Progress is a human imperative.

We’ve driven ourselves forward, from wearing loin cloths to suits and ties. We pursue improvements in financial, educational and emotional endeavours. We measure this by the success we see in our careers, relationships and financial well-being.

Training is no different.

CrossFit, by design, is observable, measurable, and repeatable. Such a methodology allows us to train, record and to repeat, for ongoing comparison.

Unlike field sports like rugby, where we encounter unforeseeable factors leading to specific outcomes like scrums, lineouts etc, the competitive CrossFit athlete can focus purely on the performance of specific movements over defined time and modal domains.

We can develop a training cycle, take it on, collate our results, adjust our tactics accordingly and then repeat. We can easily identify areas of improvement based on such introspection.

For the average, recreational exerciser though, the need for this level of focus can be somewhat overwhelming and, ultimately, unnecessary.

When we start our fitness journey, we often experience regular improvements, and can become accustomed to PR’ing on a regular basis.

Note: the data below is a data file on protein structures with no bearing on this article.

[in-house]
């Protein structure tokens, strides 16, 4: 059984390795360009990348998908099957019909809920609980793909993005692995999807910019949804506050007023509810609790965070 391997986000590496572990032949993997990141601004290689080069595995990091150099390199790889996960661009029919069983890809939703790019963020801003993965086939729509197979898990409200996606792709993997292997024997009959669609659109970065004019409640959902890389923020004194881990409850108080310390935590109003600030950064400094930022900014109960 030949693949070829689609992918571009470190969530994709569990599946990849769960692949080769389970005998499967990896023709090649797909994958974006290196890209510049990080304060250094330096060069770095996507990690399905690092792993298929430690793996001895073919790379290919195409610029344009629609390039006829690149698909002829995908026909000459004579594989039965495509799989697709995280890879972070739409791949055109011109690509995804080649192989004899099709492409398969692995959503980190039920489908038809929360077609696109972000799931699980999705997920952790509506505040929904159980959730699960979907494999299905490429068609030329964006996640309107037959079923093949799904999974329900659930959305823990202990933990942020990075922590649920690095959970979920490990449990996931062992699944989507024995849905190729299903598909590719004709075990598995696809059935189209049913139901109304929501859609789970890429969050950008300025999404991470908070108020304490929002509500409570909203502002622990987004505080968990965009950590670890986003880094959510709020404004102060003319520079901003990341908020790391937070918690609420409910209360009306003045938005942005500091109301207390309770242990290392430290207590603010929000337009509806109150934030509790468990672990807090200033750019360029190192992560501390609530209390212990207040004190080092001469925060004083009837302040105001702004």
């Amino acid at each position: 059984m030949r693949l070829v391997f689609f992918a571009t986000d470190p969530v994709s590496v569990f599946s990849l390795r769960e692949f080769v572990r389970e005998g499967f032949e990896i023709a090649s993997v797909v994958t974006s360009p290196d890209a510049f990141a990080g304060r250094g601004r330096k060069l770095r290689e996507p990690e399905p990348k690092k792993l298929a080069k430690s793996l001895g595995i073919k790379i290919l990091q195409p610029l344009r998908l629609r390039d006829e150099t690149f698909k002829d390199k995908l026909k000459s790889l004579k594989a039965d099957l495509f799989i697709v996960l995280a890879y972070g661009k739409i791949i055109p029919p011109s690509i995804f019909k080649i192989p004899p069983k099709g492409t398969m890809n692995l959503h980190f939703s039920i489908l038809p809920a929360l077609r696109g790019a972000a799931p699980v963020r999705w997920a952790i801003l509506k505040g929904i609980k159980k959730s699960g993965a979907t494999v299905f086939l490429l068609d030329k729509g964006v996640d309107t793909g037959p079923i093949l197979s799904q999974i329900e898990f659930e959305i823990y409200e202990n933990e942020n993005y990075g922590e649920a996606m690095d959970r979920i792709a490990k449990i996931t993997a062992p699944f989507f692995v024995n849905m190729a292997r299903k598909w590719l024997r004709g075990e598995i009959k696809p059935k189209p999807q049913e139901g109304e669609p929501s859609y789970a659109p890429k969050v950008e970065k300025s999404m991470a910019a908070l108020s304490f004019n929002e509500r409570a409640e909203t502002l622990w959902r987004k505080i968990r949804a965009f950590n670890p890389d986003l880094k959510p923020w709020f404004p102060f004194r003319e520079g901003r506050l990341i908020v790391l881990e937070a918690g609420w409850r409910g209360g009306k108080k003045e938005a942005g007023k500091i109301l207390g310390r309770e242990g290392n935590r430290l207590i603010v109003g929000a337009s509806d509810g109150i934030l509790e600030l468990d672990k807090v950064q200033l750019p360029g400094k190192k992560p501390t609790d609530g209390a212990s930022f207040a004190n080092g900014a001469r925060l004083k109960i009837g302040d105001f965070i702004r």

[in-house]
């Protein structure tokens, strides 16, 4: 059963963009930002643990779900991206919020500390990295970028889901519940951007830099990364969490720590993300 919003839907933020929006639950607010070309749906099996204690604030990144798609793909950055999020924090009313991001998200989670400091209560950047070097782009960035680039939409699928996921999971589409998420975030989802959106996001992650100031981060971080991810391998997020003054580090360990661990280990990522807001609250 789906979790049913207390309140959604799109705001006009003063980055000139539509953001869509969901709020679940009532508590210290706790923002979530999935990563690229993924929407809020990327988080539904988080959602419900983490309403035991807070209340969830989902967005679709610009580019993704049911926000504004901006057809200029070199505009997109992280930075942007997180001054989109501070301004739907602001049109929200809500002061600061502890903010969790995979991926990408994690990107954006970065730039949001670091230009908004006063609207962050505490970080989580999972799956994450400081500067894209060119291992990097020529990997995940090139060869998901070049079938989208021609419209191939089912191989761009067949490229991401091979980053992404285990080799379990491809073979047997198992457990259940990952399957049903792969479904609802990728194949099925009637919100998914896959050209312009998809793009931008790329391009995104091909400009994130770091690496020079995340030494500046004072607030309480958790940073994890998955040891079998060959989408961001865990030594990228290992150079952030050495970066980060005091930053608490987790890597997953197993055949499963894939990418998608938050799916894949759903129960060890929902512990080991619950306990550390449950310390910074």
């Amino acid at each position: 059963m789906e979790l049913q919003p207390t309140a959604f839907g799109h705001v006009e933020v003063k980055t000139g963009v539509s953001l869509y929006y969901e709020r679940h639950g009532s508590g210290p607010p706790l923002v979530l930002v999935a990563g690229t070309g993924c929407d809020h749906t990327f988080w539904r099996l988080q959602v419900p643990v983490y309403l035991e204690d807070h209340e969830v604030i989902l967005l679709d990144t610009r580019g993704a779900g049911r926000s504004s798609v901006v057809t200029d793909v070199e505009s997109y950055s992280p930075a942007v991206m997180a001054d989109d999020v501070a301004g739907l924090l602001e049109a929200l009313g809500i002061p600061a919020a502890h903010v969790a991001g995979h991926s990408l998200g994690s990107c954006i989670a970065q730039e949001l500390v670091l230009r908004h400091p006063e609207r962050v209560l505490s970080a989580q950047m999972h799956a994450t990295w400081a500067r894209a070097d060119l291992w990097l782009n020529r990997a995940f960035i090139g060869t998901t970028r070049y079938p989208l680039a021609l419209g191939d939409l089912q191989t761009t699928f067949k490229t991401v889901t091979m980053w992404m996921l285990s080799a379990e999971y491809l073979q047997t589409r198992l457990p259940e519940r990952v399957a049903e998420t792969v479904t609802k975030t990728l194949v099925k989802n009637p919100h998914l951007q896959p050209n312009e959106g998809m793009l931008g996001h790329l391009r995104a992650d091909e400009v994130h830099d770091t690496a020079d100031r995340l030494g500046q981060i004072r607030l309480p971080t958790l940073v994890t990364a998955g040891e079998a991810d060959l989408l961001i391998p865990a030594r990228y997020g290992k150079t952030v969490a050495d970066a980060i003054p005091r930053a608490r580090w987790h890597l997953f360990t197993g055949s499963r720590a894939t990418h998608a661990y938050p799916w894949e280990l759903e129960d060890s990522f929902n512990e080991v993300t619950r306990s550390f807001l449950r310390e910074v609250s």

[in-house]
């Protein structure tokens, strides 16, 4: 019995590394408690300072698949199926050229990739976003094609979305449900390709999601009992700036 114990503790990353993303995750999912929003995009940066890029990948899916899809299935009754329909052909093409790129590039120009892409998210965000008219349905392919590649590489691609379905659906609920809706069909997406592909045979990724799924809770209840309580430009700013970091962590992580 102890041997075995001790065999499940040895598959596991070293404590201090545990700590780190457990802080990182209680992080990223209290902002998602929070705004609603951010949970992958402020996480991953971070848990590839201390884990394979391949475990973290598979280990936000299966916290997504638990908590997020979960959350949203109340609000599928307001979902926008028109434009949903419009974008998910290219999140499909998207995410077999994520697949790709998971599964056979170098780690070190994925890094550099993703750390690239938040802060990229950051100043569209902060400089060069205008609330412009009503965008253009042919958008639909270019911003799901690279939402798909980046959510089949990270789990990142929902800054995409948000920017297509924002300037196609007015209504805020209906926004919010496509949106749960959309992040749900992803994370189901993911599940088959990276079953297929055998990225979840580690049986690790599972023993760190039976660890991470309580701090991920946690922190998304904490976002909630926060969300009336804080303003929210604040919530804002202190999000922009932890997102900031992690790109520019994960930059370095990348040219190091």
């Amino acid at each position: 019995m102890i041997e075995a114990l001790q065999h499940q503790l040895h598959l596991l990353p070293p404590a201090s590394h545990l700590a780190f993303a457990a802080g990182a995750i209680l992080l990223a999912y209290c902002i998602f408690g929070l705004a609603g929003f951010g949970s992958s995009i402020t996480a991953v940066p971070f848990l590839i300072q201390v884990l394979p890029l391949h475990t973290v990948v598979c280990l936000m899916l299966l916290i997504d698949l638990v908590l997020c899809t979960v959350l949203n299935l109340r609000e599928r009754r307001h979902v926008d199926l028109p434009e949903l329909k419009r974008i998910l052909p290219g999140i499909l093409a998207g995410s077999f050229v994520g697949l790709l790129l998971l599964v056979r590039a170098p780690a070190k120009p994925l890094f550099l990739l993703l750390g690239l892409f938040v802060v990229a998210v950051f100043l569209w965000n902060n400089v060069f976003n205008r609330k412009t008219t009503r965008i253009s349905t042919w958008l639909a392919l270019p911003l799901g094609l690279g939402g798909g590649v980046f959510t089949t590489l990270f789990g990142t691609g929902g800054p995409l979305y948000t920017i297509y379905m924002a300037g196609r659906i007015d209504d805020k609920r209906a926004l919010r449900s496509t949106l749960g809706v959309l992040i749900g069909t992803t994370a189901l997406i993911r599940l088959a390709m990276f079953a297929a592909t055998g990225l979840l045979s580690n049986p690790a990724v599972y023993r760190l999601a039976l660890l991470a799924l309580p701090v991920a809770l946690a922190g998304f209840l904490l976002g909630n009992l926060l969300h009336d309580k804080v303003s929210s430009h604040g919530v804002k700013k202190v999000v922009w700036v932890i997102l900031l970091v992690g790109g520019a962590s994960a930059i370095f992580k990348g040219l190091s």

This is in contrast to the experienced athlete, who may often undergo months of consistent effort in order to add 2.5/5kgs to a lift or to shave a few seconds off a finish time.
The flip-side to this, is that the glory days the new athlete experience’s, dry up after a wee while, and we confront one of the hardest times in our journey. This is where noticeable progress becomes harder, and often the enjoyment we associate with new fastest times or heaviest lifts can disappear.

With this comes reduced motivation and appetite for the work involved in improving.
As coaches, we’ve seen, and have personally experienced, this many times. It dawns that the process is simple, not easy, especially when combined with the realities of family, life, work and the limited ability to train because of such responsibilities.


So, grim reaper, what are you trying to tell me!?


Firstly, it’s not all bad.

Being trapped by a focus on numbers and times can be avoided with the right mindset. The foundation you create yourself, the realization that your quality of life outside the gym should be benefited by what you do inside the gym, rather than the other way round is key.

Yes, it’s great to hit a fast 500m on the rower, or a super heavy deadlift, but if what you’re doing in the gym isn’t benefiting your life outside the gym, both of these achievements are likely irrelevant.

As we get older, have families, take on more and more responsibility in lives, our training and fitness should be tools to develop better health and greater longevity.

It is this health and well being that we should be celebrating as we continue our fitness journeys.

Push yourself, challenge yourself to be better over time with a focus on health, rather than performance, you’ll have a lot more fun and last longer.






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